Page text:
It was Friday afternoon around 3 o’clock when the phone in Don and Diana Cook’s living room rang. The person on the other end had only one thing to say—Don’s non–small-cell lung cancer, or NSCLC, had tested positive for the genetic ALK mutation (genetic abnormality). As Don hung up the phone, his family ran around the house in celebration.
Just like that, they had hope again: just like that, Don felt he had a second chance at life.
NSCLC is the most common type of lung cancer in the United States. ALK mutation (or ALK rearrangement) is one type of genetic abnormality that is found in approximately 5% to 7% of patients with NSCLC1 and requires targeted therapy that specifically targets that mutation.
Preparing for the Worst
For a while before getting the ALK diagnosis, Don and his family had been preparing for the worst. In September 2017, an earache had sent Don to his doctor, who in an abundance of caution, ordered an MRI. It was quite a shock to the Cook family when the results showed several tumors in Don’s brain. The largest of the 6 tumors was behind his left ear, on the lower side, and was pressing into the brain stem, which was causing his pain.
The doctors at the hospital believed that the brain tumors had probably come from another place in the body, which was then confirmed by a CT scan and a biopsy. Don was diagnosed with stage IV lung cancer. When Don left the hospital, he knew the outlook wasn’t good.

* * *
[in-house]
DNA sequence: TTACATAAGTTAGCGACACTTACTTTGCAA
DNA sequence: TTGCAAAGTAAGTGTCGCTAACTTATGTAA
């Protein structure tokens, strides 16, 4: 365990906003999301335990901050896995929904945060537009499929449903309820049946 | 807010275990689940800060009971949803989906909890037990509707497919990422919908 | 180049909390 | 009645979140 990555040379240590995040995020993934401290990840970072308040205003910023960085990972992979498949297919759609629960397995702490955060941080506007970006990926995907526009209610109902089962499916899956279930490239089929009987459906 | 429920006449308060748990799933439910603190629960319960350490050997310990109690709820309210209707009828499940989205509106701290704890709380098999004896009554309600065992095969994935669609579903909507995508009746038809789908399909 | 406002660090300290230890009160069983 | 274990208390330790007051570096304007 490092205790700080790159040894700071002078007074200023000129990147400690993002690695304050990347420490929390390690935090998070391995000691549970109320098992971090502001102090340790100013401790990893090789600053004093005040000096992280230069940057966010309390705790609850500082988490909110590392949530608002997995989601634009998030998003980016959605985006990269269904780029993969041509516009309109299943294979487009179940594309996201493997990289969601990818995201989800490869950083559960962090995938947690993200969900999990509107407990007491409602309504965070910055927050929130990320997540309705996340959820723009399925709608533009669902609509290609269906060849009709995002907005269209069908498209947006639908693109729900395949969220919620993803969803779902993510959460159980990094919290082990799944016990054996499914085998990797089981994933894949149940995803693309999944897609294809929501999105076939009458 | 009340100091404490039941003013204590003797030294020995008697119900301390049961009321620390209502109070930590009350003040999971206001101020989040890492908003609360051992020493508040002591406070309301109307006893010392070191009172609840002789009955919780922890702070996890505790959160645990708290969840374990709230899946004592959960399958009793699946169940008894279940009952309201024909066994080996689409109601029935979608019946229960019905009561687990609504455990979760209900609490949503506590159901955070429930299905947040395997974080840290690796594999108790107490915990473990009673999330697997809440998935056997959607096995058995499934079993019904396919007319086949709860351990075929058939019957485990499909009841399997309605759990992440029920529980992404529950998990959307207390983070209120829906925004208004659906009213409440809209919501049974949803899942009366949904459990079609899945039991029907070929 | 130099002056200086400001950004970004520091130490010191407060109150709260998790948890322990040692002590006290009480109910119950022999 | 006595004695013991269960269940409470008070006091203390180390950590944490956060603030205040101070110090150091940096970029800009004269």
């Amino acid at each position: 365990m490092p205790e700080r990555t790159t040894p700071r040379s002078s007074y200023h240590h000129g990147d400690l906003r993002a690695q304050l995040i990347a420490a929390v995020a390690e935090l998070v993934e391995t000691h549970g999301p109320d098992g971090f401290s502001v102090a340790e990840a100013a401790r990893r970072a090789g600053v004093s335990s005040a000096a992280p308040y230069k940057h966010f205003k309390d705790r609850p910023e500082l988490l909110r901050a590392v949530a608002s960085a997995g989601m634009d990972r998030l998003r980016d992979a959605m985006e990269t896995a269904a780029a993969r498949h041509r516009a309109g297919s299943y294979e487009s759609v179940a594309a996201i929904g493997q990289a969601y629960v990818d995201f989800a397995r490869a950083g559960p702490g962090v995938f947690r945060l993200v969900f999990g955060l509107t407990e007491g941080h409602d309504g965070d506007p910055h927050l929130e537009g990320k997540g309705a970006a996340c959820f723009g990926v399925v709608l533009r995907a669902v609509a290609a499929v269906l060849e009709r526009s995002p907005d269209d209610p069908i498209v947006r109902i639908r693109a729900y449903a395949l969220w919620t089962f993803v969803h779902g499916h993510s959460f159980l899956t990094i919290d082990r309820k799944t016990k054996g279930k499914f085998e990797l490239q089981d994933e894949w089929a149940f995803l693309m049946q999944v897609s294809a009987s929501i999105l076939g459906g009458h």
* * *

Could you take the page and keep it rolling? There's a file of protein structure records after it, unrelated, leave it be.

“I was thinking I had 6 to 9 months to go,” Don says. “I was figuring out how to deal with my family and my job, and how to wind everything down. We got out of the hospital on Tuesday, and then on Wednesday morning I woke up and told my wife we need to have a party on Friday and invite all our friends and let them know my condition. We had 60 or 70 people come over to the house and really had a nice time, and I had the opportunity to talk to everyone there and then. I gave them a little 15-minute speech on what it was, and how much everybody meant to me. I took the opportunity to express my feelings to everybody when I had the chance.”
Just 2 weeks after his initial cancer diagnosis, Don started stereotactic radiotherapy for the tumors, which was very successful. However, it took nearly 5 weeks and several biopsies before his doctors were able to obtain sufficient tumor sample to get a precise diagnosis, as well as his genetic profile, which revealed the ALK mutation.
Diana, who works in clinical trials at Stanford University, knew how important starting treatment with a targeted therapy or immunotherapy instead of chemotherapy would be to increase Don’s chances of survival.
“I’m grateful I have the background that I have, and the context that I have to help us work through the system and understand what the next step is, and what questions need to be asked when someone tells you you have a certain diagnosis. What are they looking for when they do a biopsy? What are the treatment options? I think somebody who has no experience with any of it is really at a loss, especially now,” Diana says in response to his ALK-positive status.
“Maybe 10 years ago, when there was only chemo or palliative care, it was less important, but now there are so many different options, and so many different mutations, and so many different ways of understanding treatment,” she says. “That’s something so many people could never understand. I feel like I have been a good advocate for my husband.”
So when the call came in that Don had ALK-positive NSCLC, there was cause for celebration. And even more so, because on the same day that his oncologist prescribed for him a targeted drug called Alecensa (alectinib), the FDA approved that drug as first-line treatment for patients with metastatic NSCLC that is associated with the genetic ALK mutation.